The launch of the first two satellites for Europe's Galileo navigation system was on Thursday postponed due to "technical reasons."
Galileo is Europe's 5.4 billion-euro "more precise" rival to the global positioning system in the United States.
Two spacecraft had been due to ride a Soyuz rocket that was to take off from Europe's space base, in French Guiana, in South America, at 10.34 GMT.
But the launch was called off less than 90 minutes beforehand, with an unnamed official from the Russian space agency telling the Interfax news agency that "a problem occurred during the fueling of the third stage of the rocket."
The European Space Agency (ESA) website, which had been streaming the failed launch in real time, said: "Soyuz and its two Galileo IOV satellites, along with the launch facility, have been placed in a safe mode".
The European Commission has set a new launch date for Friday at 10.30 GMT.
The BBC reports:
"The pair incorporate next-generation technologies that should deliver more precise timing and location data than the current American GPS network."
The European Space Agency describes the project as “Europe's Galileo satellite navigation constellation”, and a further 28 satellites will be required for its completion.
Friday's launch will be particularly historic, reports Agence France Presse, because it will mark the first time the Soviet-era rocket — the world's most successful, with 1776 launches under its belt — has been deployed outside Russia's bases.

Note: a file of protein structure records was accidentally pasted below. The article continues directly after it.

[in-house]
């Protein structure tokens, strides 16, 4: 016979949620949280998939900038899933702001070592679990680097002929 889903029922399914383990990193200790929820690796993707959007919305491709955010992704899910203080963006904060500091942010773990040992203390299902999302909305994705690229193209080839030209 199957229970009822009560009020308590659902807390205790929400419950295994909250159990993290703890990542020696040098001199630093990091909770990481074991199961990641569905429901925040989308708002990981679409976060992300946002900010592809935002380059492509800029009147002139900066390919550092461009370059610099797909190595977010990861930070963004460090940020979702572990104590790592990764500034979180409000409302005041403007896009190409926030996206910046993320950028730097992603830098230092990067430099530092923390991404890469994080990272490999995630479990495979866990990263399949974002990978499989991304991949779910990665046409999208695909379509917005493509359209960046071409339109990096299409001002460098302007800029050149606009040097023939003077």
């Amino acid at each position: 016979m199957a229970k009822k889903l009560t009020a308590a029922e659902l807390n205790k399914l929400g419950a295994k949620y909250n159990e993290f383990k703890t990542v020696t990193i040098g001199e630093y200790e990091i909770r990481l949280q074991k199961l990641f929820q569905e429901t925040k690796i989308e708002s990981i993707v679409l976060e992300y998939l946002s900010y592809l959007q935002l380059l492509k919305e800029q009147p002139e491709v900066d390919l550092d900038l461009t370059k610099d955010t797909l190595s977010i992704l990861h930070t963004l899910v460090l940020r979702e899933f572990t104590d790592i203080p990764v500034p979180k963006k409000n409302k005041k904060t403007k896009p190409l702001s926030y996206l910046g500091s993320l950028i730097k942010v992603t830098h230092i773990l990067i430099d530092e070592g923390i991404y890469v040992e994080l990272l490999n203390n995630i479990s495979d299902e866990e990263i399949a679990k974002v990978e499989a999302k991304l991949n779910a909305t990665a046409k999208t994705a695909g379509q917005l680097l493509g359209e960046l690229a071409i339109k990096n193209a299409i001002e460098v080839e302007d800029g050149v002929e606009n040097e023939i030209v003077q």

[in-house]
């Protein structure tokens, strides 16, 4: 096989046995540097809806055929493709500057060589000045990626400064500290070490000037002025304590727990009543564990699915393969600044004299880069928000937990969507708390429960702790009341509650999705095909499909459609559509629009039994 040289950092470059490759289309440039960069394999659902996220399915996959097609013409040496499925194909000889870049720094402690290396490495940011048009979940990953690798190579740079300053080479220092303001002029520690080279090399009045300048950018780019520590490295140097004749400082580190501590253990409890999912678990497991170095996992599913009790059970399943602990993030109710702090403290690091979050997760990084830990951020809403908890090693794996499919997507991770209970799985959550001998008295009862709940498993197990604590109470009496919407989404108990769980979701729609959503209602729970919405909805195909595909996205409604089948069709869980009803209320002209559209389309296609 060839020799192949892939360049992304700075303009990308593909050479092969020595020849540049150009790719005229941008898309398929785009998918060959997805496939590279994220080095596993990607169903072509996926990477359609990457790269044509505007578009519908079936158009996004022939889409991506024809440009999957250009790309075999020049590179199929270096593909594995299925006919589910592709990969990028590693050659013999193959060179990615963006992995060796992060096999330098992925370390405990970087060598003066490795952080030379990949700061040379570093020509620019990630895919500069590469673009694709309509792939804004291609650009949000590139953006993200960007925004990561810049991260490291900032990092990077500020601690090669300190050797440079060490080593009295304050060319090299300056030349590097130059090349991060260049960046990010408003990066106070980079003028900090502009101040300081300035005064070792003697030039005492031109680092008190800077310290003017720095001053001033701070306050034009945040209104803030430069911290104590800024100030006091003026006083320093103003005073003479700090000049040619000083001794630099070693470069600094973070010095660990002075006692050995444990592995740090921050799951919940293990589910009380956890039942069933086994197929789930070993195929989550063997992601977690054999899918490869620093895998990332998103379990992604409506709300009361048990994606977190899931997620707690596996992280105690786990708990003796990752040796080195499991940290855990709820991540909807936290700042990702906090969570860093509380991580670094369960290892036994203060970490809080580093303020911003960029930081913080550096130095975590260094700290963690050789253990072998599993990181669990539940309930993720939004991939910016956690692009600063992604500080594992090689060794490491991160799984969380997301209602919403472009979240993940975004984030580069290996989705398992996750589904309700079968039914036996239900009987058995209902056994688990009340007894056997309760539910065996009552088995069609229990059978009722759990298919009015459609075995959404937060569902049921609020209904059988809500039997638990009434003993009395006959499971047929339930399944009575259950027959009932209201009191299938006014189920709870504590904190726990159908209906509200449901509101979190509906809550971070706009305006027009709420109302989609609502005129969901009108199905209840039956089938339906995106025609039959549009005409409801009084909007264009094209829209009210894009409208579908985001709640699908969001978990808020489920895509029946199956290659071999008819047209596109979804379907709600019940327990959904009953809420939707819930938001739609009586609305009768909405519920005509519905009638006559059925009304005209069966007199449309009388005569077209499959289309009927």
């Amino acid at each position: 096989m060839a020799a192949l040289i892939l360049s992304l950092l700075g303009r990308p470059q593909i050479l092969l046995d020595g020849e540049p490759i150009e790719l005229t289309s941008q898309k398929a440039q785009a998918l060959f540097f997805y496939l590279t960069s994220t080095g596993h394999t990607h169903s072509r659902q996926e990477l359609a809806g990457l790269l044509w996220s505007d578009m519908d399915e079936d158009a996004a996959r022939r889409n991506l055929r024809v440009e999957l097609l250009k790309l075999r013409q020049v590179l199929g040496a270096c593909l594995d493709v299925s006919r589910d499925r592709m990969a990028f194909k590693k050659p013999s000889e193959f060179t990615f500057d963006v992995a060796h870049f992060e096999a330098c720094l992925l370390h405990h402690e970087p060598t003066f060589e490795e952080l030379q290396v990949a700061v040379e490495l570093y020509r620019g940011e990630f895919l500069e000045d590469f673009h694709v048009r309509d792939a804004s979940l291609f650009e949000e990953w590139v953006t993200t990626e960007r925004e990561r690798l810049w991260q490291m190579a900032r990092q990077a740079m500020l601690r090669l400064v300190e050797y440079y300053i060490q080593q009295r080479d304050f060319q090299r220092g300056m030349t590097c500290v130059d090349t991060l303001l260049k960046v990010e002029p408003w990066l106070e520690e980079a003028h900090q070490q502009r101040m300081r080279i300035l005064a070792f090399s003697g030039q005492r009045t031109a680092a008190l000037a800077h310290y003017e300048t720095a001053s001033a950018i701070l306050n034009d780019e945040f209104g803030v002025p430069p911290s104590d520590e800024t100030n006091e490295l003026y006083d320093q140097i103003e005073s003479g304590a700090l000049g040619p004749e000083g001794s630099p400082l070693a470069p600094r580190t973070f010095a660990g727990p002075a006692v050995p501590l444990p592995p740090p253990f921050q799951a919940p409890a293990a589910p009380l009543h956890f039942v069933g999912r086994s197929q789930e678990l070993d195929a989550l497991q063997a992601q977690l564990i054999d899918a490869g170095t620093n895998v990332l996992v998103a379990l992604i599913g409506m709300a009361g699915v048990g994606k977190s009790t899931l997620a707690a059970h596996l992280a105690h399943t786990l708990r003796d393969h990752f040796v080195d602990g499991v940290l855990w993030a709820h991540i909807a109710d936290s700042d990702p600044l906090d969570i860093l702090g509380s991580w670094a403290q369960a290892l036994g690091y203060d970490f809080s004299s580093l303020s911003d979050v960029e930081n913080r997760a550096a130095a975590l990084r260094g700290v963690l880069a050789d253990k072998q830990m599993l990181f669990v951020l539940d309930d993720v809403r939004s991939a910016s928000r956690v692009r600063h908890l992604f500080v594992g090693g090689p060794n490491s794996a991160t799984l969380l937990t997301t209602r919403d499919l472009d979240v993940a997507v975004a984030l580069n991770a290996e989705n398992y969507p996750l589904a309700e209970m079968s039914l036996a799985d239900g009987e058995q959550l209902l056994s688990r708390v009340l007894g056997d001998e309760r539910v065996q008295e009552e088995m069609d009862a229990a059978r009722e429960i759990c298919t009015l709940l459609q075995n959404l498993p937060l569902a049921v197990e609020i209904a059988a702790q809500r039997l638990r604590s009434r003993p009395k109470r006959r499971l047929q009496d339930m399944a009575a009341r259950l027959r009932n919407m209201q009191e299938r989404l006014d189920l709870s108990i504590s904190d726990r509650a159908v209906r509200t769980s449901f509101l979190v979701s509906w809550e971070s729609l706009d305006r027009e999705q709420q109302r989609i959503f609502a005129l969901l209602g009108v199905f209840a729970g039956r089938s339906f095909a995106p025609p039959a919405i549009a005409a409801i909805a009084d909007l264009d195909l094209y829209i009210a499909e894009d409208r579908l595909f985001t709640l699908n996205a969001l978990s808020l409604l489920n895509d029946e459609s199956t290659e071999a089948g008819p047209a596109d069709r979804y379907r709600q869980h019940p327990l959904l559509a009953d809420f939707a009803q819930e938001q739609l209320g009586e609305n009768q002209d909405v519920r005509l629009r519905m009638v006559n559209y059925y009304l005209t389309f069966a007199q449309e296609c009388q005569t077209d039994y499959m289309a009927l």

Soyuz has always been launched from Plesetsk, in northern Russia, or Baikonur, in Kazakhstan.
Russia agreed to launch Galileo from the European Space Agency's base in Kourou, French Guiana, under a deal signed in 2003.
"By launching its treasured child abroad, Russia gained precious income for its beleaguered space industry.
"In exchange, Arianespace, which markets the ESA's rockets for satellite launches, got a medium-range vehicle to go alongside the heavy Ariane 5, and a future lightweight rocket, the Vega."
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So what's so great about Galileo? Apparently it carries more precise atomic clocks, compared to GPS. Plus data transmitted by Galileo is expected to be more accurate than its American counterpart.
A fixed Galileo signal would have an error margin of about a meter, compared to 10 meters for GPS.
The BBC reports that the Soyuz will put the two Galileo spacecraft at an altitude of 23,222 kilometers. From here, they will orbit the Earth every 14 hours.
Along with two additional platforms set for launch next year, these satellites will “test and validate the Galileo system end-to-end”.
Of the 28 satellites needed to complete the Galileo constellation, and the European Commission has so far only purchased 18. They are set for launch between now and early 2015.
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